26 year old rookie Biagini has been much-used this season. After being lights out in April and May, Biagini has been a problem in the bullpen in June and it seems that every second outing lately sees him in trouble. This has led to him not being called on by Gibbons, who seemingly loses faith in his relievers fairly quickly. He will need to get back to his early season form and start locating his pitches better, or he will find himself relegated to the end of the bench in pressure situations; batters have had him figured out in the past couple of months.
The acquisition of veteran Grilli has proven to be successful, and he’s quickly become a fan favorite. The setup man for the Jays, Grilli brings much flair and passion to his outings, and lately he has been very effective in the eighth inning of close games. Grilli still has lots left in the tank and could be a very important piece for Toronto in the playoff stretch. He seems to have settled in nicely over his past 11 outings, only surrendering three runs; all of which have been home runs. The Blue Jays will be depending on him in the next couple of months, and here’s hoping that he can keep it up.
Career minor leaguer Bo Schultz has been up and down in the majors over the past 2 seasons with the Jays. Schultz has had up and down outings, but as of late, has been pretty effective with his innings. He has not surrendered a run since June 30, and the Jays seem to only call upon him in non-pressure situations. He doesn’t have the confidence of his skipper, who makes puzzling moves at times when making the call to the bullpen, but many fans believe that Schultz should be given more of a chance in middle relief. He must make the most of his limited outings if he is to be trusted on a more regular basis.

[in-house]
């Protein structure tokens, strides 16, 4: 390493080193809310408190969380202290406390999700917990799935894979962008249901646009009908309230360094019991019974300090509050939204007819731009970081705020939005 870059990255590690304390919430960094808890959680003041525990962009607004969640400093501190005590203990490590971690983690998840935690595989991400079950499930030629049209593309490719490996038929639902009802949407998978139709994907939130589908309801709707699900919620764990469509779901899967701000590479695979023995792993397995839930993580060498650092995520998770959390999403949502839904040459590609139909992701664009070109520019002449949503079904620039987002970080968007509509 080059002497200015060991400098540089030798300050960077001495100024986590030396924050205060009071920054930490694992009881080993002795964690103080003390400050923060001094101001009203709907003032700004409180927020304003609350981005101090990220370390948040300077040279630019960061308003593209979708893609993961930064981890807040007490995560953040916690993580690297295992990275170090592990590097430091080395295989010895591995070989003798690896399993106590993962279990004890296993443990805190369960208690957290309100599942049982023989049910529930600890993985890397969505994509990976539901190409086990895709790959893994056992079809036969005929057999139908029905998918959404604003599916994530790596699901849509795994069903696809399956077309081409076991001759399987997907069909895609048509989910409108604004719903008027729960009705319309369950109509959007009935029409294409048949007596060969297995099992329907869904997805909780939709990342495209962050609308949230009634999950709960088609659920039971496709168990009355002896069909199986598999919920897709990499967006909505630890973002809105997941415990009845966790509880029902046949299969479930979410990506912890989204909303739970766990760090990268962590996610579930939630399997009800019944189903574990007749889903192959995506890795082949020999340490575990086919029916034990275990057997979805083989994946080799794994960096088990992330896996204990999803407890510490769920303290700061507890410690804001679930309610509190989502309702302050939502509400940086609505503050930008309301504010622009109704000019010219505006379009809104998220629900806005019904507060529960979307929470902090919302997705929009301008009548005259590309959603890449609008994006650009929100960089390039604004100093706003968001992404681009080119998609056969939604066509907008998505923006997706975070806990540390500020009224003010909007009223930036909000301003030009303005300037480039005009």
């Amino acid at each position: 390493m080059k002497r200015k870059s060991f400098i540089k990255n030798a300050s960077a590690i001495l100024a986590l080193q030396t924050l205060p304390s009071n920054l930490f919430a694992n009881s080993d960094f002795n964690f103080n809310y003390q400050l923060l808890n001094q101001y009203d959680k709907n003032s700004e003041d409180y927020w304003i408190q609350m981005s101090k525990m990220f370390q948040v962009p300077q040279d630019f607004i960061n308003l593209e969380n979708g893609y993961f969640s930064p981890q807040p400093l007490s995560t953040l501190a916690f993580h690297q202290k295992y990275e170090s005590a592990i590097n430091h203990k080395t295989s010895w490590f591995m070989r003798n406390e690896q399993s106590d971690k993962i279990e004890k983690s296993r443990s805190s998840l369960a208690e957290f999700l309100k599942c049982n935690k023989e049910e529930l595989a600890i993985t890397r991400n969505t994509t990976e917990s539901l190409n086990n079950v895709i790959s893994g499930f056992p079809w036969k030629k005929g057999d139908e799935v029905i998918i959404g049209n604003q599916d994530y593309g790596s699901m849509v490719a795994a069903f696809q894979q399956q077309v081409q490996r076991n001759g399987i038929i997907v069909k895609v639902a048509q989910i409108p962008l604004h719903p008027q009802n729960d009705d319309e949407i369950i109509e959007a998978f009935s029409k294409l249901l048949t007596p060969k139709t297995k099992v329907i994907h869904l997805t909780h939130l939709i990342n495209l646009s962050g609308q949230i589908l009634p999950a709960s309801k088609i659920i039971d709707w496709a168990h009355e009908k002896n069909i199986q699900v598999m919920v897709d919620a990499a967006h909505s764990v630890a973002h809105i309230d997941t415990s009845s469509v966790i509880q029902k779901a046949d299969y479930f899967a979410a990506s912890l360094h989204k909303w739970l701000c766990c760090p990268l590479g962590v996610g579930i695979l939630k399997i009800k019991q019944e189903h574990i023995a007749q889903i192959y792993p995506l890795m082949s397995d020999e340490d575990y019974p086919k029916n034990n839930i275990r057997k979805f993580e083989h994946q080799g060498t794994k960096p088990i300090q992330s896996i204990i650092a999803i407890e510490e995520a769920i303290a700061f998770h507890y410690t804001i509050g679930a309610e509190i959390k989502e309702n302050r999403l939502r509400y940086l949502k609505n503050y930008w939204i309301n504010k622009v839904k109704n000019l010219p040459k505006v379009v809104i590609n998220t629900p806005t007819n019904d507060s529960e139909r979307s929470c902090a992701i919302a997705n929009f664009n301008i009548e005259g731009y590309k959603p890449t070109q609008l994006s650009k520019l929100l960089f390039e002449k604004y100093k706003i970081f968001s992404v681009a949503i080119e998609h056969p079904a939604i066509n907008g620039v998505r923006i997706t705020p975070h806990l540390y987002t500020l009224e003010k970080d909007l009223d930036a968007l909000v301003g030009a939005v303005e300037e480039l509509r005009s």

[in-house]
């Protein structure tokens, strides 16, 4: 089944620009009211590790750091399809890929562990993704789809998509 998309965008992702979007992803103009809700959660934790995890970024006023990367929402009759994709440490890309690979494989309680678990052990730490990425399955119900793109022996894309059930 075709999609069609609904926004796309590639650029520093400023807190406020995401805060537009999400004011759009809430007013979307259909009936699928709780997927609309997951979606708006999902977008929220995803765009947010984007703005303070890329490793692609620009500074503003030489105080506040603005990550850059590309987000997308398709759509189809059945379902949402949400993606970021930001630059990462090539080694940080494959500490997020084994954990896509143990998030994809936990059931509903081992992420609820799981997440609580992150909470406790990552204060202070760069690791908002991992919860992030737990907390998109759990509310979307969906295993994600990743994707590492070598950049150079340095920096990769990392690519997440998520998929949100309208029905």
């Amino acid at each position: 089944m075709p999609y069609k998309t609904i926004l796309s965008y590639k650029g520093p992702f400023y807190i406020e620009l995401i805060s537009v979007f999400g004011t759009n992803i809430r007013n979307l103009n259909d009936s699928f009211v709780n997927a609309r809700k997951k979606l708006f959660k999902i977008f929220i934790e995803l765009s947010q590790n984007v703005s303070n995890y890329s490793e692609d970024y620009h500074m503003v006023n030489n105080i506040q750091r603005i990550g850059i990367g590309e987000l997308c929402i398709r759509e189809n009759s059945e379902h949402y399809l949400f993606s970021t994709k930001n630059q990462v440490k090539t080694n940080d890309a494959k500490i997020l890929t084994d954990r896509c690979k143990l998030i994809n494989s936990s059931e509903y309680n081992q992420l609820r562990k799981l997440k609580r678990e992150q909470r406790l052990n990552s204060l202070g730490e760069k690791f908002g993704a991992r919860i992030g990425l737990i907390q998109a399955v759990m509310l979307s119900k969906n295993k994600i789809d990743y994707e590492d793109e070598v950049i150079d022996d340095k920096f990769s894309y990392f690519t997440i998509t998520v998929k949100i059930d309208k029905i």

If the Jays are to have any success in the post-season, the bullpen really needs to turn it around. The problems will not go away with this club, since the offense is so reliant on the long ball, and when they’re not getting the big hits, close games need to be held by the relievers. Off-season and in-season moves to beef up the pen have so far proven futile. Luckily the starters for Toronto have been amazing thus far, tied in all of baseball with Washington for quality starts and second for ERA in the AL with 3.68. The Jays would find themselves further down in the standings if it wasn’t for their excellent starting pitching. With all the recent talk of moving the young guys into the bullpen, it is hard to figure out why they are letting their starting staff go so deep into ball games, especially when there is a big lead behind them; it just goes to show the lack of trust by the managers for the relief staff.
On a quick note, the buzz around moving Aaron Sanchez into the bullpen is very odd. It is understandable since Sanchez is young that they would like to save his arm, but there has been no proof that limiting innings prevents injuries. Why does this talk even exist at all at this point? What is the motive of the front office to announce this, then say that it may not even happen at all? Are they trying to motivate Sanchez? The bullpen? It’s just puzzling… If they are to bring up another starter, or promote Chavez into the rotation, then talking about it in advance does nothing for the general morale of the club, or for Sanchez’s own confidence. If they are going to bring Hutchison up from AAA, then they should have him in the bullpen as a long reliever already. Mark Shapiro and Ross Atkins have experience in the league with the Indians, but they are obviously unsure as to the future of the Blue Jays pitching. They need to solve this very soon or they are creating a big problem down the stretch, and into the playoffs.